A lot of work has gone into making Cone's grammar simple and clear. The lesser benefit is that code creation is faster and easier to remember. The greater benefit is that the resulting concise, readable code is easier to understand and improve, especially when one's eyes are not distracted by unnecessary, space-consuming boilerplate.
On another page, we will review Cone's rich code reuse mechanisms which can also play a huge role in keeping code small, by making it easier to create a single piece of code that well serves a number of diverse needs. For now, let's concentrate on Cone's grammatical shortcuts that help keep Cone programs small and easy-to-understand:
To make code more forgiving, statement-ending semicolons are often optional. Likewise, curly braces can optionally be omitted. The compiler makes use of significant indentation (in these situations only) to infer the end of multi-line statements and to delimit a block's statements.
fn fact(nbr u32): if nbr<=1: 1 else: n*fact(n-1)
This approach eliminates both the visual distraction and the need to type these punctuation characters. Another benefit is that code takes up less space vertically, allowing more of the meat of the program to be visible in a code editor. The resulting code often looks like a neat, clean, declarative outline.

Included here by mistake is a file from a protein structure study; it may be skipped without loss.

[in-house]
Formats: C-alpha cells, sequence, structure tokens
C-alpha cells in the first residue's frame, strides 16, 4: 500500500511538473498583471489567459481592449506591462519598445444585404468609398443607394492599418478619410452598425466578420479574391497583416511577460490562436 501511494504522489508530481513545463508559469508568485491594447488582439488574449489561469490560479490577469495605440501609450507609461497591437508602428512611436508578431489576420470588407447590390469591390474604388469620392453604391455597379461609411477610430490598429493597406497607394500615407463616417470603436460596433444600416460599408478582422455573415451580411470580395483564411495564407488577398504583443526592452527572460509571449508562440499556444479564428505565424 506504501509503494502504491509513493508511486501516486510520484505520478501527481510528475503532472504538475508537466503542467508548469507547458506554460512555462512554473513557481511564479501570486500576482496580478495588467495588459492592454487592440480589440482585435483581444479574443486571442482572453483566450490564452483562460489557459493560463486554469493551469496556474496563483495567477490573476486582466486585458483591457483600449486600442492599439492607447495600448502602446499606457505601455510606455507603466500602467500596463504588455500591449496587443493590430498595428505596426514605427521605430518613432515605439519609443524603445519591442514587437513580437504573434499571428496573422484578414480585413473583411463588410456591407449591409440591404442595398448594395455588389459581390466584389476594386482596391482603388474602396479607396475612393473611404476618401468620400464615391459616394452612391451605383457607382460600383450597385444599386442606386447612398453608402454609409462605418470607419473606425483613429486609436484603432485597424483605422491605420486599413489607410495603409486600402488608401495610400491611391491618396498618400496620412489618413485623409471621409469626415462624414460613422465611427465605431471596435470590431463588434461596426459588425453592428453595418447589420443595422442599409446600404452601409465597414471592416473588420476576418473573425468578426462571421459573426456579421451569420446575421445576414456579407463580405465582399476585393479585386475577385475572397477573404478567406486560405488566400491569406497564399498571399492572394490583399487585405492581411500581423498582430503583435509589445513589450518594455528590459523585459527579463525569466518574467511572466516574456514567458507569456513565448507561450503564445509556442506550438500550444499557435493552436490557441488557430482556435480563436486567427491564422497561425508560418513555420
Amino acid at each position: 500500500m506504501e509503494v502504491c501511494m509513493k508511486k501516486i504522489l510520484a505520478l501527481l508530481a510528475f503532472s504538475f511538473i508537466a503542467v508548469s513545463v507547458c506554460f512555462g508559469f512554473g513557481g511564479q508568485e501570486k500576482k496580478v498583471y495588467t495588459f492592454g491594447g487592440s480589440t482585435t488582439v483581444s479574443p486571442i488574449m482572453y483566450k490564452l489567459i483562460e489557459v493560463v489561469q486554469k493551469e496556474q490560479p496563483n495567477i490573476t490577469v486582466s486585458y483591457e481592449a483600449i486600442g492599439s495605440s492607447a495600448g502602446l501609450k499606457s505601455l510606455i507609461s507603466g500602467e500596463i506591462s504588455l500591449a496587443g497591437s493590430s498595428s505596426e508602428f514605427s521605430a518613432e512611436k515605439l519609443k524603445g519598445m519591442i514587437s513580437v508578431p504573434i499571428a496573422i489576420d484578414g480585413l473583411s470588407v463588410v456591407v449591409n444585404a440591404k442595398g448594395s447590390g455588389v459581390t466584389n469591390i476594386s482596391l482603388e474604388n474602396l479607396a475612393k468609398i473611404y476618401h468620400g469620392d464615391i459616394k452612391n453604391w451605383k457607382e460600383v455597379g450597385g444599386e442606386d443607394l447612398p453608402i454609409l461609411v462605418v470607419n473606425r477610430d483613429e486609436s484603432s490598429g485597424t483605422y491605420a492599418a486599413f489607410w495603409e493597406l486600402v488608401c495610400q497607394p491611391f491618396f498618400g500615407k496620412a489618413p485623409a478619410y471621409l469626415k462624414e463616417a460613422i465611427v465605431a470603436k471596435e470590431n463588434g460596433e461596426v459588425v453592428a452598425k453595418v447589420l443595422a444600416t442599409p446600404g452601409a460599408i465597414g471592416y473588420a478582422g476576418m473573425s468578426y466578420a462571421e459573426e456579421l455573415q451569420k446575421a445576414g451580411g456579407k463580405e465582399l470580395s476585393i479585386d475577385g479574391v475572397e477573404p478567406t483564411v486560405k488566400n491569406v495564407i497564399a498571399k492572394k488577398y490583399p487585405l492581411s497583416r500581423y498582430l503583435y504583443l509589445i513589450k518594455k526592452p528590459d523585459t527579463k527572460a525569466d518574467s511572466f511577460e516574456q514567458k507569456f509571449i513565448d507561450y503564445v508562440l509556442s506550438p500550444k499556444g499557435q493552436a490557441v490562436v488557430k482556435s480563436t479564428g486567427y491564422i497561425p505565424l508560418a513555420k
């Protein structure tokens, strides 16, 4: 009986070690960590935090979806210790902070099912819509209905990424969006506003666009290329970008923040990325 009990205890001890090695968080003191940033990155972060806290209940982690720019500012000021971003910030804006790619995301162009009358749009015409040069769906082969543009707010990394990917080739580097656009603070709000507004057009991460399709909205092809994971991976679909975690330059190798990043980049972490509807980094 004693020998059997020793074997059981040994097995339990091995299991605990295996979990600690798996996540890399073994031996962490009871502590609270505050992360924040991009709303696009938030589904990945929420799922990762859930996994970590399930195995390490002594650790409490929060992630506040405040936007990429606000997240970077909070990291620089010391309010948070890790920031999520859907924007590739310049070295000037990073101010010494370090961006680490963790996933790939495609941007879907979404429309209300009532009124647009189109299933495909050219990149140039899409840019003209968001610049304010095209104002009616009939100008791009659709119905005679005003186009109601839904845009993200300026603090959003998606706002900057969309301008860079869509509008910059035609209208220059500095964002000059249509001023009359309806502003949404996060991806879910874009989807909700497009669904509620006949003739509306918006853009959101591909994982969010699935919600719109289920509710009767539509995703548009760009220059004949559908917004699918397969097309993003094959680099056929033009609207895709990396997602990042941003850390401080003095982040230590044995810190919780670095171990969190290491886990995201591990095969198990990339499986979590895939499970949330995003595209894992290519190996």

These features are entirely optional. If a programmer dislikes significant indentation and optional semicolons, then semi-colons and braces may be explicitly specified where needed.
'with' blocks are one of Cone's more distinctive features. They make it possible to create declarative-looking code blocks that concisely build or manipulate complex data collections (such as 3D content).
A 'with' block starts with an expression which establishes the value/collection to focus on. Throughout the course of the block, the pseudo-variable this refers to that value. More importantly, the dot ('.') and '<-' operators can implicitly refer to this:
// A with block, where 'this' refers to the Frosty npc with $.npcs["Frosty"]: with .inventory: // work with Frosty's inventory .. <- magnifying_glass // add to the inventory <- cowboy_hat .size *= .reducer // equivalent to: this.size = this.size * this.reducer with .dictionary: // work with Frosty's dictionary .["carrot"]: "wortel" // add a word and its translation .["coal"]: "steenkool" .jump(2.0) // equivalent to: this.jump(2.0)
Although 'with' blocks can sometimes resemble and act like method cascades, Cone's 'with' block mechanism is considerably more versatile and flexible. In human conversations, we regularly use pronouns like "it" or "we" as placeholders to refer to something specific within the context of each conversation. Such pronouns make conversations pithier and less stilted. 'this' plays a similar role in Cone programs.
When used in conjunction with significant indentation, 'with' blocks make it possible for Cone, as a procedural language, to express and work with content as concisely and declaratively as any markup language. Furthermore, the indented, compositional structure of Cone's code greatly facilitates the modular "snap-together" assembly of strings, collections, and 3D world parts.